Tendons and SLs were obtained from 21 horses from DSLD and from 5 control horses without DSLD (Table 1). The DSLD group was divided in two sub-groups, one consisting of 14 subjects (H1-H14) with prominent hypercellular foci in their tendons and SLs, whereas tendons and SLs from 7 horses with prevalence of large proteoglycan collections were in included in the second sub-group (D1-D7. The horses ranged from a fetus (D5) to 33 years (C1, C4 and C5)) in age with both sexes and several breeds included (Table 1).


Normal tendons, especially those of adult horses, are not very cellular. They consist of thick collagen fibers with few tenocytes scattered within and among fibers. Bundles and fascicles are separated by septa of loose connective tissue containing fibroblasts, loose collagen fibers, adipose tissue and small blood vessels (Fig. 1a). Proteoglycans are present in normal tendons and SLs in small amounts and are identifiable only with special stains, such as alcian blue. One of their roles is to regulate collagen fibrillogenesis [3]. As the basic histopathology of DSLD was described previously [3], we are pointing out only the major points relevant for this study. The hallmark of DSLD are inappropriate acellular foci or accumulations of proteoglycans in tendons and other connective tissues, especially SLs without any evidence of inflammation. Such deposits are clearly recognizable even with hematoxylin-eosin staining as blue to purple acellular material (Fig. 1b) and likely represent a more advanced stage of DSLD, particularly when cartilage metaplasia and occasional foci of calcification are present.

Fig. 1

Basic histopathology of DSLD lesions. a Histology of normal tendon shows bundles and fascicles separated by septa of less organized and somewhat loose connective tissue that contains fibroblasts, loose collagen fibers, adipose tissue and small blood vessels (↓). b A DSLD-affected tendon shows infiltration of proteoglycans (staining dark blue or purple) obscuring the normal architecture of the tendon. c Cellular lesions are visualized as distinct foci consisting of spindly active fibroblasts/tenoblasts, arranged in whorls. The presence of small amounts proteoglycans is limited to the cytoplasm of these cells. d Reveals an area of septum with increased number of fibroblasts containing small amount of proteoglycans (↓). Numerous small blood vessels are present as well (*). All four sections are stained with hematoxylin and eosin

In addition, we have observed two types of increased cellularity in some cases of DSLD. The first type forms distinct foci in affected tendons and SLs, consisting of spindly, plump active fibroblasts/tenoblasts, sometimes arranged in whorls and containing small amounts of cytoplasmic proteoglycans (Fig. 1c). The foci were not associated with what we consider more established areas of DSLD (though they may co-exist in the same tendon) described above. However, even in the more advanced stage of DSLD increased cellularity was observed in septa separating bundles and fascicles of quite a few tendons and SLs (Fig. 1d), especially in younger horses. The cells were fibroblasts arranged in sheets. On occasion their cytoplasm also contained small amount of proteoglycans. Proliferation of small blood vessels containing proteoglycans in their media at times was noted as well (Fig. 1d).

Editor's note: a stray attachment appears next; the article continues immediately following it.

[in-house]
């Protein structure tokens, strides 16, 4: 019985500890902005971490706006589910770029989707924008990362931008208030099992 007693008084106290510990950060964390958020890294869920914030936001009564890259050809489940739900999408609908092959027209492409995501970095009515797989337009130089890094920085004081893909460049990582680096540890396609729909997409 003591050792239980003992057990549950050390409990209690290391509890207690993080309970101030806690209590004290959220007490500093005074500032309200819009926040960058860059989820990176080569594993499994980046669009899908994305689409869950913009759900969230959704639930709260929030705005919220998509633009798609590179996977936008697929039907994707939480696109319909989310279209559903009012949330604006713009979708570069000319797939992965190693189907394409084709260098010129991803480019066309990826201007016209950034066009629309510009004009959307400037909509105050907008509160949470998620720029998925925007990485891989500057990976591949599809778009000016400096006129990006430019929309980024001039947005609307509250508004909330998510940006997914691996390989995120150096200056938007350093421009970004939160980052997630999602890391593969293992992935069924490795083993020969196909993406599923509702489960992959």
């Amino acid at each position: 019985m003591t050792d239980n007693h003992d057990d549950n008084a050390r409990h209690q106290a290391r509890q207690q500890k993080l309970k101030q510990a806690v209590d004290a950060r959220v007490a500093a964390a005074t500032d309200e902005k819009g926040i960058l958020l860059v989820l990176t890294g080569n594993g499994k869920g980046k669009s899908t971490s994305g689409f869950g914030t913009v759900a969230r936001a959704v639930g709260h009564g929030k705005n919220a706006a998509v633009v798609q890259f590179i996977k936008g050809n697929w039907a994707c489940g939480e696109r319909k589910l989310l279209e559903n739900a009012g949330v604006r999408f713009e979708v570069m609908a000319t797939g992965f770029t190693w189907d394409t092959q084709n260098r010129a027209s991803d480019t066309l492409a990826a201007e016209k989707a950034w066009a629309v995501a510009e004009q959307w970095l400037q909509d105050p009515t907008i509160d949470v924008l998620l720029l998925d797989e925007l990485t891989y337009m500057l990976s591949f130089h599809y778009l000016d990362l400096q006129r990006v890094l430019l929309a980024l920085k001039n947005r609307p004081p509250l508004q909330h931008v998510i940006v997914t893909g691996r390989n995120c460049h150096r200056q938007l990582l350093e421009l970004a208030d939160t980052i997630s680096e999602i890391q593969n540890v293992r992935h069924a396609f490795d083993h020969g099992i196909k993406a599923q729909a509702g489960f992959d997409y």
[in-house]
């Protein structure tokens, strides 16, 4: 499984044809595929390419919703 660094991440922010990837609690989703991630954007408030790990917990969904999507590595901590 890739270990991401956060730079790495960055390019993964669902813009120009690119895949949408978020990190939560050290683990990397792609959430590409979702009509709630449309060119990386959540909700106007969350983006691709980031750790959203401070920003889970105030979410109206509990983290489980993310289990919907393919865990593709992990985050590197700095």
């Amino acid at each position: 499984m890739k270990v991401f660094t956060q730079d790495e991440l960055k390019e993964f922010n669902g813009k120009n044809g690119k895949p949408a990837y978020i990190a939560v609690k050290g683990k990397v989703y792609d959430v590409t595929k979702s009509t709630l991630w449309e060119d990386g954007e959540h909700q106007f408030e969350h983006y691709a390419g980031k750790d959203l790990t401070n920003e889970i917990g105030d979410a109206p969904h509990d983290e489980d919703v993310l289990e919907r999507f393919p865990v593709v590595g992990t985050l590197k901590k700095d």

Presence of TGFβ-1 and BMP2

Of the numerous growth factors participating in normal physiology of a tendon TGFβ-1 is probably the most potent stimulant of synthesis of components of extracellular matrix, including type I collagen, the crucial structural constituent of tendons and, to lesser extent, SLs [15]. However, the presence of cartilaginous like material in DSLD-affected tendons and SLs indicates that other, chondrogenic growth factors might be instrumental in DSLD pathogenesis, leading to the accumulation of proteoglycan masses and cartilage metaplasia. BMP2 is one of such growth factors. TGFβ-1 as a potent stimulator of collagen production should also be present in tendons and ligaments. Using immunohistochemistry we have identified only mild amount of TGFβ-1 in both control and DSLD-affected tendon and ligaments (Table 1, Fig. 2a, b). This could be because collagens have long half life and so the turnover would be rather slow with no need for TGFβ-1 to be very active and/or overexpressed. TGFβ-1 was present in fibroblasts and tenocytes, but not in collagen fibers of both normal and DSLD-affected tissues or in the proteoglycan masses (Fig. 2a, b). Immunohistochemistry showed increased levels of BMP2 in cytoplasm of tenoblasts forming cellular foci and whorls in DSLD-affected tissues (Fig. 2d). The acellular areas or masses containing proteoglycans showed no or only little BMP2 staining, and if present staining for BMP2 was limited to cells surrounding proteoglycan mass (Fig. 2e). No or very little BMP2 was identified in the control tissues (Fig. 2f). One section of a tendon from C4 control horse revealed a small area where cells with normal morphology and arrangement stained moderately for BMP2.

Fig. 2

Immunohistochemical visualization of TGFβ-1 and BMP2. Using immunohistochemistry only little TGFβ-1was visualized in fibroblasts and tenoblasts, in both control (a) and DSLD-affected (b) tendons. c Reveals hematoxylin and eosin stained cellular foci and whorls in DSLD-affected tendons. d The cells in these foci immunostained strongly for BMP2. No or only little BMP2 was present in acellular areas or masses containing proteoglycans (e) and likewise no or very little BMP2 was identified in cells of the control tendons (f)

Immunohistochemistry identified both TGFβ-1 and BMP2 in tendon sheath and coverings like peritenon and epitenon in all examined samples in moderate amounts regardless of the presence of DSLD.